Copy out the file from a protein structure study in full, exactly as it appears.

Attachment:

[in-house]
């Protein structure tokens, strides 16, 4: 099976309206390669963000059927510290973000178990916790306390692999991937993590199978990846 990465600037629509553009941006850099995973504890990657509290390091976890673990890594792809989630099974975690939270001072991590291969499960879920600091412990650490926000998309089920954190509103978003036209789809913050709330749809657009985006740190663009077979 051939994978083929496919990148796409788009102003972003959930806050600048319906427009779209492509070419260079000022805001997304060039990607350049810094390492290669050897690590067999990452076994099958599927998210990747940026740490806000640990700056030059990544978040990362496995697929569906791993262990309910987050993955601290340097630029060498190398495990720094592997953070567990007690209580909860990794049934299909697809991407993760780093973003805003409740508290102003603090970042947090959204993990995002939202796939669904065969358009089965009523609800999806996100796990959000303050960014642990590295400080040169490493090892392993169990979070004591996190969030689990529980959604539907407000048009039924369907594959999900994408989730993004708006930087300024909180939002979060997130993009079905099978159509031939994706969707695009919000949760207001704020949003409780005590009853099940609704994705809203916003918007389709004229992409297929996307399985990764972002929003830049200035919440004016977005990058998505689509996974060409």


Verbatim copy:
[in-house]
């Protein structure tokens, strides 16, 4: 099976309206390669963000059927510290973000178990916790306390692999991937993590199978990846 990465600037629509553009941006850099995973504890990657509290390091976890673990890594792809989630099974975690939270001072991590291969499960879920600091412990650490926000998309089920954190509103978003036209789809913050709330749809657009985006740190663009077979 051939994978083929496919990148796409788009102003972003959930806050600048319906427009779209492509070419260079000022805001997304060039990607350049810094390492290669050897690590067999990452076994099958599927998210990747940026740490806000640990700056030059990544978040990362496995697929569906791993262990309910987050993955601290340097630029060498190398495990720094592997953070567990007690209580909860990794049934299909697809991407993760780093973003805003409740508290102003603090970042947090959204993990995002939202796939669904065969358009089965009523609800999806996100796990959000303050960014642990590295400080040169490493090892392993169990979070004591996190969030689990529980959604539907407000048009039924369907594959999900994408989730993004708006930087300024909180939002979060997130993009079905099978159509031939994706969707695009919000949760207001704020949003409780005590009853099940609704994705809203916003918007389709004229992409297929996307399985990764972002929003830049200035919440004016977005990058998505689509996974060409």